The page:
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Researchers identify key protein that promotes DNA repair and prevent cancer

This breakthough has been jointly led by Professor Hongtae Kim (center) and Professor Kyungjae Myung (far right) in the Department of Biological Sciences at Ulsan National Institute of Science and Technology (UNIST). PHOTO/UNIST



A research team, affiliated with UNIST has unveiled a key factor involved in the DNA damage response (DDR), homologous recombination (HR) and DNA interstrand crosslink (ICL) repair.

According to the research team, their findings are expected to establish an effective control environment for chromosome instability (CIN), a major factor in cancer evolution, and further help combat malignant tumors .

Published in the January 2023 issue of Nucleic Acids Research, this breakthrough has been jointly led by Professor Hongtae Kim and Professor Kyungjae Myung in the Department of Biological Sciences at UNIST, in collaboration with Professor Yonghwan Kim and his research team from Sookmyung Women’s University.

ZNF212 protein moves with TRAIP protein to the DNA binding damage site, promoting the recruitment of NEIL3 proteins to repair DNA damage and maintain the stability of the genome. IMAGE/UNIST

In this study, the research team demonstrated that, as a novel interaction partner of TRAIP, ZNF212 plays important roles in DNA damage signaling and HR for cell survival and genome maintenance, and likely act upstream of both NEIL3 and FA pathways for ICL repair.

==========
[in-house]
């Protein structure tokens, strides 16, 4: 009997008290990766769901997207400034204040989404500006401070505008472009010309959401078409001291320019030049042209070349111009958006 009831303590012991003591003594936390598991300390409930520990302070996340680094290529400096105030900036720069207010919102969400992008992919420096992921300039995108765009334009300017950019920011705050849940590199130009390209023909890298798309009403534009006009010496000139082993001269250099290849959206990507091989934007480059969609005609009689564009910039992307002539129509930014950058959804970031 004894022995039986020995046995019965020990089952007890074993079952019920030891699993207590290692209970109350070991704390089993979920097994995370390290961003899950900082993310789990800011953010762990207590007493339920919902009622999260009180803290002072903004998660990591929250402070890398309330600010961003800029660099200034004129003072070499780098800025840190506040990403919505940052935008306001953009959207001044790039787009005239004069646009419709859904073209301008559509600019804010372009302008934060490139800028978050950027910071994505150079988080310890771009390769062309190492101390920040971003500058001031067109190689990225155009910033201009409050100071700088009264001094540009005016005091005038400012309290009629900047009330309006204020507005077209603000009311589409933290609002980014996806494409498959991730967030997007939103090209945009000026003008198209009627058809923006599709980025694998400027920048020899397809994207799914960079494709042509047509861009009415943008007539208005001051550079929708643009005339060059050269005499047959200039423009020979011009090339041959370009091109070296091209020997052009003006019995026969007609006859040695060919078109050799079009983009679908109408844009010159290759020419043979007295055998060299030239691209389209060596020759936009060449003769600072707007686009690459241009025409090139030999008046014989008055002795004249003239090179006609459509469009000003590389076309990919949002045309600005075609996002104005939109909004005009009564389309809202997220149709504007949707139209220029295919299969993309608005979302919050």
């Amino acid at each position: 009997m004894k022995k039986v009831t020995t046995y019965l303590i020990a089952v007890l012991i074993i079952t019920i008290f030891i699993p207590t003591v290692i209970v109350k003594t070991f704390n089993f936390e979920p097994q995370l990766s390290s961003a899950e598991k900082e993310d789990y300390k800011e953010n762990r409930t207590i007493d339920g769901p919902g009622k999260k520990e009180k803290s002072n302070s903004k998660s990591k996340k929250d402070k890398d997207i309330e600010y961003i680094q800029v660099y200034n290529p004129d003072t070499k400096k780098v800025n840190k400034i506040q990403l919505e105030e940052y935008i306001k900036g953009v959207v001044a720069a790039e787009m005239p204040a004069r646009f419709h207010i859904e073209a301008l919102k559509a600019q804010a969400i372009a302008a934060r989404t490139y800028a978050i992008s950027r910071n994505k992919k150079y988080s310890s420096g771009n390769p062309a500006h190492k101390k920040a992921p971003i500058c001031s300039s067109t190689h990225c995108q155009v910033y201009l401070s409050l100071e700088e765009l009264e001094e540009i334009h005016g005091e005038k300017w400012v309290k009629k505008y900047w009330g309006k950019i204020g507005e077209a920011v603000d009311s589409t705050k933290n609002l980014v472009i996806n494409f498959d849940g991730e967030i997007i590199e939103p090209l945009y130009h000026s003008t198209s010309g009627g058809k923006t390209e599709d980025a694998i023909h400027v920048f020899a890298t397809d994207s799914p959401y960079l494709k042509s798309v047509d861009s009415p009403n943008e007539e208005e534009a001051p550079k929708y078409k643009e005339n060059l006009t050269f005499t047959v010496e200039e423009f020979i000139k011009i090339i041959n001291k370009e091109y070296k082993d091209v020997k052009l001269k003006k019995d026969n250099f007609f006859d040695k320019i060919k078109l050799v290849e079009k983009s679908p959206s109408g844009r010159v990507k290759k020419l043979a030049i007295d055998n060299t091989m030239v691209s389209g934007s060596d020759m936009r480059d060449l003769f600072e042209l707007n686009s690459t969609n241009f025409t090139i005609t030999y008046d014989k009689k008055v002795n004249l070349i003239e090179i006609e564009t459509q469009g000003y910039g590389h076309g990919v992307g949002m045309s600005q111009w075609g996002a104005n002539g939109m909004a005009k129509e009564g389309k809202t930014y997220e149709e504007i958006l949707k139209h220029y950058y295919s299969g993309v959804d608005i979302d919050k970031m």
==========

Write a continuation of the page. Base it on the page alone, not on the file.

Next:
They, then, further identified that TRAIP appears to function as important factor for ICL repair as a regulatory factor upstream of both the NEIL3 and FA pathways in mESC lines. Their findings also revealed that TRAIP functions in ICL repair, as a master regulator.

“Our findings together with mESC lines used in this study will be informative to understand molecular basis of the ICL repair pathways in detail,” noted the research team.

This study has been supported by the National Research Foundation of Korea (NRF), the Institute of Basic Science (IBS), and the Korean government (MSIT). Their findings have been published in the online version of Nucleic Acids Research, an internationally renowned journal in the fields of biochemistry and molecular biology.


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